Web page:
My eleven year old son lost a tooth the other night in what has been a succession of lost teeth over the last few weeks. The only difference with this one is the tooth fairy forgot to slip some money under his pillow in exchange for the tooth (damn short term memory).
This led to a discussion with Mom about, well, how Mom and Dad actually are the tooth fairy. Over the initial shock, he seemed to take it pretty well. Since his reaction was less than explosive, my wife took it a step further… to include Santa and the Easter Bunny.
At first, I couldn’t believe she was doing it. I think both my son and daughter are growing up too fast as it is, and I wasn’t sure if telling him that Santa and his reindeer are fiction was the greatest idea.
I thought, in the past, maybe my writing partner Gabrielle would spill the beans to her brother about Santa and his holiday crew (she has an affinity for the Great Pumpkin). Impressively, she kept it tightly under wrap.
Turns out he suspected it, anyway. Although Suzie and I have always made a big fuss about leaving cookies and milk for Santa and seeing hoof prints from the reindeer in the snow, the little boy spied gifts from Santa he unwrapped on Christmas Day in the back of a mini van in a department store bag.
I know they’re growing up. I know the concept of “being realistic” is setting in.
I knew they weren’t going to believe forever.
Tooth fairy or not…there’s some things Dad thinks they have to believe:
I want them to believe in themselves. Without self confidence, the world can be a hard place. Even if they don’t feel confident, I’d like to see them fake it. Until they are. With a good dose of confidence, their opportunities will open right up.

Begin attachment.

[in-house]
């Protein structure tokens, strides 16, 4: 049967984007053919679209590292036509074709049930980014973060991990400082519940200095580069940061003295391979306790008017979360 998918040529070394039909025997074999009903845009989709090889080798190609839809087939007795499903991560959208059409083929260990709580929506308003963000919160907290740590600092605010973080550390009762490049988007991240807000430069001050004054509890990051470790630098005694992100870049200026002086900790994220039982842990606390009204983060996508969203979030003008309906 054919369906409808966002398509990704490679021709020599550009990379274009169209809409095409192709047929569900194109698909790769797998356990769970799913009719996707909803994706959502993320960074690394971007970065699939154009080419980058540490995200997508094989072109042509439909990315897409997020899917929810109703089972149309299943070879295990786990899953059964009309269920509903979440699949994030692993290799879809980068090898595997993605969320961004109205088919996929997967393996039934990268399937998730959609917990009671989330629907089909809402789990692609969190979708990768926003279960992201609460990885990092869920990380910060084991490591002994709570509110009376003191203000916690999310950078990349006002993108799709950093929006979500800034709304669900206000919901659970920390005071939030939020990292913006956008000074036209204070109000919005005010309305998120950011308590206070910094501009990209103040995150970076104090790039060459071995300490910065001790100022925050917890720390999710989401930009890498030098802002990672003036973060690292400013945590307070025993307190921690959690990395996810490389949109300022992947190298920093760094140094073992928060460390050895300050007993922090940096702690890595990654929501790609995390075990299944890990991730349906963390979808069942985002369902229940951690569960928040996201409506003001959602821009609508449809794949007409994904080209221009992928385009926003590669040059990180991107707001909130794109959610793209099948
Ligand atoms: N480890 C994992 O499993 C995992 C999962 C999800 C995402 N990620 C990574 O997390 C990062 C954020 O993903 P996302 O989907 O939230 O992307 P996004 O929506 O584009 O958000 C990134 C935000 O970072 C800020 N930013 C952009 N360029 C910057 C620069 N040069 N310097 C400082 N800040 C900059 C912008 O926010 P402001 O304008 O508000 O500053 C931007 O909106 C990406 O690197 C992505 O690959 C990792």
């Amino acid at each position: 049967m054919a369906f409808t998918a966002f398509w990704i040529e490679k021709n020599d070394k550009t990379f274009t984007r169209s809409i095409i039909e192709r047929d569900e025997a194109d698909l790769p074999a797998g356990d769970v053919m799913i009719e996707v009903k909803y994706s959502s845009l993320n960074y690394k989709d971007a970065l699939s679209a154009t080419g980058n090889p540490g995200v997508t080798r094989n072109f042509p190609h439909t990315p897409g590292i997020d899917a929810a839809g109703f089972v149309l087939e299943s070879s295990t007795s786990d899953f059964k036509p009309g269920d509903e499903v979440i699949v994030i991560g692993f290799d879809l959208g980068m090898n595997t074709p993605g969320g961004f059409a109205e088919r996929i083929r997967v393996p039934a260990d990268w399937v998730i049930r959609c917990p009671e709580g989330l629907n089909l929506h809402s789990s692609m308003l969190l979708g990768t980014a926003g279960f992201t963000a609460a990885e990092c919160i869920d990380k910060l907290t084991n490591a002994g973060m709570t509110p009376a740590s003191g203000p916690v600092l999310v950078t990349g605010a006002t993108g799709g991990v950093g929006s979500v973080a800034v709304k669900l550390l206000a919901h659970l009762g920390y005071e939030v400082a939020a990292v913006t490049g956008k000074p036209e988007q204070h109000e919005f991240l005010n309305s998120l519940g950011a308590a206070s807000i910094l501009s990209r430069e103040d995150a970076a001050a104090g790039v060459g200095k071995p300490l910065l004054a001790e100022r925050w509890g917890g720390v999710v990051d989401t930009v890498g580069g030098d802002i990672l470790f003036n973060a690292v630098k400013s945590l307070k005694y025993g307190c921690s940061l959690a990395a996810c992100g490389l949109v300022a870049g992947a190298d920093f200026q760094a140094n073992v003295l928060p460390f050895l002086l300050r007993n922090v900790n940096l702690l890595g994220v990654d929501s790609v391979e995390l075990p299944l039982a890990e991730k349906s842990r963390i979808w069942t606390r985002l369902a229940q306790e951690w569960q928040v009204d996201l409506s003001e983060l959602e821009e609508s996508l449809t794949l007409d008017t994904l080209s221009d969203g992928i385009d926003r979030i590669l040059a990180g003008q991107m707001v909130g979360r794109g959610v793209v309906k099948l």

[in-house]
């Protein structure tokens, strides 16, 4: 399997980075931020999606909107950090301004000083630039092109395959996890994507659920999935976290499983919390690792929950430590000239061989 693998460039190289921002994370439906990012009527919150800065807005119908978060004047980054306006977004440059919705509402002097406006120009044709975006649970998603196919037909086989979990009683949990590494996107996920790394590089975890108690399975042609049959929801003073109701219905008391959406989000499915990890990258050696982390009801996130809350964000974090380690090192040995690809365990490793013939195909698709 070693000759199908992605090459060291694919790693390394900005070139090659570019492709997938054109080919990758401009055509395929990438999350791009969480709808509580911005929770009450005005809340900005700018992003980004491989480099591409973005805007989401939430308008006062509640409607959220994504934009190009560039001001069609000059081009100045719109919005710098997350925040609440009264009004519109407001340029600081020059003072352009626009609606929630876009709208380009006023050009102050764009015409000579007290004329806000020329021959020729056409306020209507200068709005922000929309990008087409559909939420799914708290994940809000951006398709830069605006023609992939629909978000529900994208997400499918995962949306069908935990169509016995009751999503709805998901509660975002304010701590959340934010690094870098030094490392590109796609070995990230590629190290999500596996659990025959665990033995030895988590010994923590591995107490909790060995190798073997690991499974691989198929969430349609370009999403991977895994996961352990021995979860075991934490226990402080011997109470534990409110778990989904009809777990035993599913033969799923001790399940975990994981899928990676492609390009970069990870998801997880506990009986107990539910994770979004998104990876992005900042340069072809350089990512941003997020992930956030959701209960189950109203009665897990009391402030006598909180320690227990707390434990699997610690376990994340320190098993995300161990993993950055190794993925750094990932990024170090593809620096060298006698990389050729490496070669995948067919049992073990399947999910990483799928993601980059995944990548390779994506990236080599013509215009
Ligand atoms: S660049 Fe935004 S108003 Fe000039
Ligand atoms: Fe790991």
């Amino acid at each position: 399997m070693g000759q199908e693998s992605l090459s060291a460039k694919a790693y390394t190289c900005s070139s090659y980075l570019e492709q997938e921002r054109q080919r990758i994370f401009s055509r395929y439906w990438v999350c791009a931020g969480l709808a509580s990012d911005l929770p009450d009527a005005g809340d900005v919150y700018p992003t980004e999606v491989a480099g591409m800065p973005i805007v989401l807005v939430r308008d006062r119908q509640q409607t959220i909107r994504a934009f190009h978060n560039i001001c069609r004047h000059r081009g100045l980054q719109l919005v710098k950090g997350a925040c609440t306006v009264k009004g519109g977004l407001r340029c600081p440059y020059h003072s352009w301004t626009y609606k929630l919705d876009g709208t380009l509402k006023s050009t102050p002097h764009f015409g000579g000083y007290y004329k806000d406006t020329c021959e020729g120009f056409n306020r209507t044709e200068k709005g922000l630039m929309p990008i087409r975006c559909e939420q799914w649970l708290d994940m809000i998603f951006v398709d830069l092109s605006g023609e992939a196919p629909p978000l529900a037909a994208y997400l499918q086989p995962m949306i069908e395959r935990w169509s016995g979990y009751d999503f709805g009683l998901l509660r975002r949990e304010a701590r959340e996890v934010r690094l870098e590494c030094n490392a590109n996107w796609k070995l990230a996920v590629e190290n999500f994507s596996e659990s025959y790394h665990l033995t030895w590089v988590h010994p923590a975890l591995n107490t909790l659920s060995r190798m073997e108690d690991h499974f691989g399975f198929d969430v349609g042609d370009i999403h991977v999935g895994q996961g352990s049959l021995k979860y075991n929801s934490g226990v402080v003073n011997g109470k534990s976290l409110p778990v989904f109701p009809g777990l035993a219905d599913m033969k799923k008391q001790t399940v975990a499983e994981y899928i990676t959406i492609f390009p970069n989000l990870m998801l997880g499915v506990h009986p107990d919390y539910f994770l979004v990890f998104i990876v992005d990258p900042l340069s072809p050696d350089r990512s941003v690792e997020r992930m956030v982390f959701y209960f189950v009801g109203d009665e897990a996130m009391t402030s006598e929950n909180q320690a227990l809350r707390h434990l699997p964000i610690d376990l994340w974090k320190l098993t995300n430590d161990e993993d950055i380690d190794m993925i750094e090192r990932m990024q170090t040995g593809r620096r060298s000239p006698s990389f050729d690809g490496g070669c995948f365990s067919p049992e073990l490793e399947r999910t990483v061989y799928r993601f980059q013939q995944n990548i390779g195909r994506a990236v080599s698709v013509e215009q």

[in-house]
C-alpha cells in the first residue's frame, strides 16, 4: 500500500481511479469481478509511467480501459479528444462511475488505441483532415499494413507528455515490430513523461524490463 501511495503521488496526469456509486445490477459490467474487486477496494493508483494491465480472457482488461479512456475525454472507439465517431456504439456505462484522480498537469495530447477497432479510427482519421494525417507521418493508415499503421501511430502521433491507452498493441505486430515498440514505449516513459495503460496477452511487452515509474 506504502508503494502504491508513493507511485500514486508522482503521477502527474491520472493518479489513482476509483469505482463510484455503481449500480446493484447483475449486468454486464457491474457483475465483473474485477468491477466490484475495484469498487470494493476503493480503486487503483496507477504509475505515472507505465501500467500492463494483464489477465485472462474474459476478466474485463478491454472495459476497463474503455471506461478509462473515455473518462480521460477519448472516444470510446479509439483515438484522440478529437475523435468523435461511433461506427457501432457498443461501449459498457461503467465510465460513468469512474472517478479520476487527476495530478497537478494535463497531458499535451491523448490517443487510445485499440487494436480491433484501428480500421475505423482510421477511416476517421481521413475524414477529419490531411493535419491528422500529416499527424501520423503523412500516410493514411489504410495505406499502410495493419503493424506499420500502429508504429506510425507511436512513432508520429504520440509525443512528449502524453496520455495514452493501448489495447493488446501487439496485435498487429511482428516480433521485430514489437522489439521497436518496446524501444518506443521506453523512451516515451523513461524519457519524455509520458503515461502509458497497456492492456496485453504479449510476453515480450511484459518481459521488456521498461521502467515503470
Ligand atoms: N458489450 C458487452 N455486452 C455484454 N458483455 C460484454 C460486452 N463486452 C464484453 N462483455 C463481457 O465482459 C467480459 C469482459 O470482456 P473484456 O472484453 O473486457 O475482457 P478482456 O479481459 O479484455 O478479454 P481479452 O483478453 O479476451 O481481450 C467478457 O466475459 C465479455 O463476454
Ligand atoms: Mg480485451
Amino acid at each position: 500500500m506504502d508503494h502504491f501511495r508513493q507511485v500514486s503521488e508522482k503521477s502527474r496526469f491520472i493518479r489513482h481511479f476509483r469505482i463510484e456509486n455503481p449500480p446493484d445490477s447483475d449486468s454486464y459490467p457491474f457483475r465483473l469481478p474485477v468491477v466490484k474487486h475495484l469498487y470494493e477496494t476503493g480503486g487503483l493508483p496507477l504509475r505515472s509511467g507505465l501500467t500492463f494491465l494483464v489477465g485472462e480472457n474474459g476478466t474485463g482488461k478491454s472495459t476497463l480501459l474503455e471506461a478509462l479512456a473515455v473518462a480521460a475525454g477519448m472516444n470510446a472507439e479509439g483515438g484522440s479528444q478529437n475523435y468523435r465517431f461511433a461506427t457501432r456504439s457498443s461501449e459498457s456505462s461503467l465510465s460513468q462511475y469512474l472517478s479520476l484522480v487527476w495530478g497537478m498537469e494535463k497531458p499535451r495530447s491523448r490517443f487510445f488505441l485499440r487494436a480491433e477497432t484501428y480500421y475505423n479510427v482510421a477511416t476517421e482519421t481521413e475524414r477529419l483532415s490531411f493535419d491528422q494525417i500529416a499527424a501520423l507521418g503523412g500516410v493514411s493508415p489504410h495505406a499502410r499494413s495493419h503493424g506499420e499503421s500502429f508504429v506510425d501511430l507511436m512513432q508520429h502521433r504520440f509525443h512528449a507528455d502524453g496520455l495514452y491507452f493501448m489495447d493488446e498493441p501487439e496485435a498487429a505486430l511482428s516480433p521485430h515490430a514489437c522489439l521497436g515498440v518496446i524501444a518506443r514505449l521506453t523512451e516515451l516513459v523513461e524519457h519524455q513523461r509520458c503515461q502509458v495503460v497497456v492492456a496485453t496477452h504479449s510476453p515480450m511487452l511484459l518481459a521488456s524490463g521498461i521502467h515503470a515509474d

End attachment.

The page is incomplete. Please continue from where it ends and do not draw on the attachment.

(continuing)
I want them to believe that they will always have something to offer the world. Because they do. I’ve already posted of my daughter’s budding talents in art, writing, and photography. My son already has a martial arts black belt, and is honing his skill in baseball. They have the ability now to help and inspire others if they want to.
I want them to believe that no matter how many times they get knocked down, they can always get back up. Dad can tell them a little about rejection. I work with it every day. The sting of rejection goes away the more you deal with it. If you’re not meeting some resistance, you’re not doing anything of consequence.
I want them to believe there are no shortcuts. The very best way to win, do a task, fulfill a dream, achieve a goal is desire: to want it just a little bit more than the next guy (or girl) and give maximum effort to do it.
It’s a very simple solution that their great grandparents could have taught them. Just outwork everybody else.
I want them to believe, no matter what, Mom and Dad will always have their back. Enough said here. My wife and I could not imagine loving anyone more. We’ve got your back.
I want them to believe that no matter how old they get, living the dream is always possible. Even if they get caught up in the cycle of education, getting a job, paying the bills, wrestling with the mortgage, and wondering if a retirement is even possible… they can always believe in something more, no matter what “it” is.
Even if you’re in your forties and you still wonder what you may be when you finally grow up…you’ve still got time.
That’s my case. What do you believe in?